OK, Meirke. We get the message. Former Mossad director, Meir Dagan, who was unceremoniously booted from his job by Bibi Netanyahu a few months ago, continues to exact his revenge. This time, he’s weighed in on the notion that Israel should attack Iran (English here) to prevent it from gaining nuclear weapons:
“It’s the stupidest thing I’ve ever heard.”
Dagan said that the problem regarding this [attacking Iran] isn’t related to his doubt in the abilities of the Israeli Air Force, but rather because of the great doubt whether it could perform the job to its completion and attain all its objectives. When asked what would happen after such an attack, Dagan continued: “There will be war with Iran. This is one of the things we know how to start, but not how to end.” He noted that Iran could be expected to fire its missiles into Israel for many months afterwards. It could be expected to engage Hezbollah with its tens of thousands of Grad rockets and hundreds of long distance SCUDs. Iran can also engage Hamas on its behalf and Syria might join the war.
While Dagan stated that Israel must not accept a nuclear Iran, he said an attack on its reactors would be foolhardy idea with little likelihood of success.
Dagan believes that the fall of Bashar Assad would be good for Israel because it would diminish the weapons supply to Hezbollah and weaken the influence of Iran.
Bibi, needless to say, is pissed. He let it be known through an anonymous security source that during Dagan’s tenure as Mossad chief the prime minister strongly criticized Dagan’s opposition to an Iran attack.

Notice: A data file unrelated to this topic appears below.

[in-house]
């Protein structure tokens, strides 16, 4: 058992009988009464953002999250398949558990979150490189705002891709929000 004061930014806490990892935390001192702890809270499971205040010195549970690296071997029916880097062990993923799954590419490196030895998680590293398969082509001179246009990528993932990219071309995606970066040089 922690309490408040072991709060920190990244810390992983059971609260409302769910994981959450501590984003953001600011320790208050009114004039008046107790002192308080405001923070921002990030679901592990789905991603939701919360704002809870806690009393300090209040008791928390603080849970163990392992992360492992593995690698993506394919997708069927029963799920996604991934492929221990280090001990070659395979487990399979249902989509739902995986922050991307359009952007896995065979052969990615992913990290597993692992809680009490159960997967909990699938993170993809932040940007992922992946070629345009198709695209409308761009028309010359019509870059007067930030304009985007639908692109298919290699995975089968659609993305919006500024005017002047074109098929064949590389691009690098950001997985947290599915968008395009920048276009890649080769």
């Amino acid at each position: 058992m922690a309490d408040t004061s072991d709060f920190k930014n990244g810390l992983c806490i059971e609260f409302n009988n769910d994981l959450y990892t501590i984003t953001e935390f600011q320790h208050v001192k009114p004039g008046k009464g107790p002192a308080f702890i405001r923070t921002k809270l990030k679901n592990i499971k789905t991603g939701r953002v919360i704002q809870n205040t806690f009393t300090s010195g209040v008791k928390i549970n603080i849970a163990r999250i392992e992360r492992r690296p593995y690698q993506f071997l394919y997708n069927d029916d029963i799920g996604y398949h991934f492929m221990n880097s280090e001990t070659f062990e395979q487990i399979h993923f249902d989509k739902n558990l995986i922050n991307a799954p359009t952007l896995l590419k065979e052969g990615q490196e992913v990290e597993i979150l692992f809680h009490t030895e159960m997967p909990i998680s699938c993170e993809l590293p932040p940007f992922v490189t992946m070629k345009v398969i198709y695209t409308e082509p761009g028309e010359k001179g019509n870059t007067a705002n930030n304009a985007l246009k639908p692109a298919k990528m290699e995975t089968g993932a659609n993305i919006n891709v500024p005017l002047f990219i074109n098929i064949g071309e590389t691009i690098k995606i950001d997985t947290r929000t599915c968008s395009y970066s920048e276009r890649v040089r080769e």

And just to demonstrate that an intelligence chief can be smart on one issue and a dolt on another, Dagan downplayed the significance of the revolts sweeping the Arab world:
“There is no tsunami of change sweeping the Arab world.” Dagan denied that what occurred in Egypt was an “internet revolution,” because the majority of Egyptians don’t own computers.
This has to be one of the dumbest things a former Mossad director has ever said. Does this guy not realize that the vast majority of Egyptians were actually NOT in Tahrir Square, in fact that vast majority of Egyptians are too poor not only to own a computer, but to own a home or car or perhaps even the makings of their next meal. But many of those who were in the Square were indeed wired. That a revolution may sweep a country and all its citizens, but that such an event begins with a small cadre and then, yes like a tsunami, it sweeps everyone up in its wake.
Dagan continued sharing his wisdom:
What happened in Egypt wasn’t a revolution but a change of leadership.
What we have here is a failure to communicate. Meir Dagan, former chief intelligence officer of the Israel, can’t register what is happening before his very eyes. Either that or he doesn’t want to understand what’s happening. Nor does he want to understand the repercussions that this has already had among the Palestinians and the fact that the wave could sweep Israeli within it as well. Welcome to a new world, Mr. Dagan, in which Israel may no longer be a dominant player, in which the Arab states may rise to take a more prominent role in the region and in determining its fate.
This could, if there were any realists in Israel, make them understand that in the long-term Israel must find a way to fit in. This should induce a certain amount of humility. “Should” though, is a far cry from what is happening or likely to happen into the foreseeable future.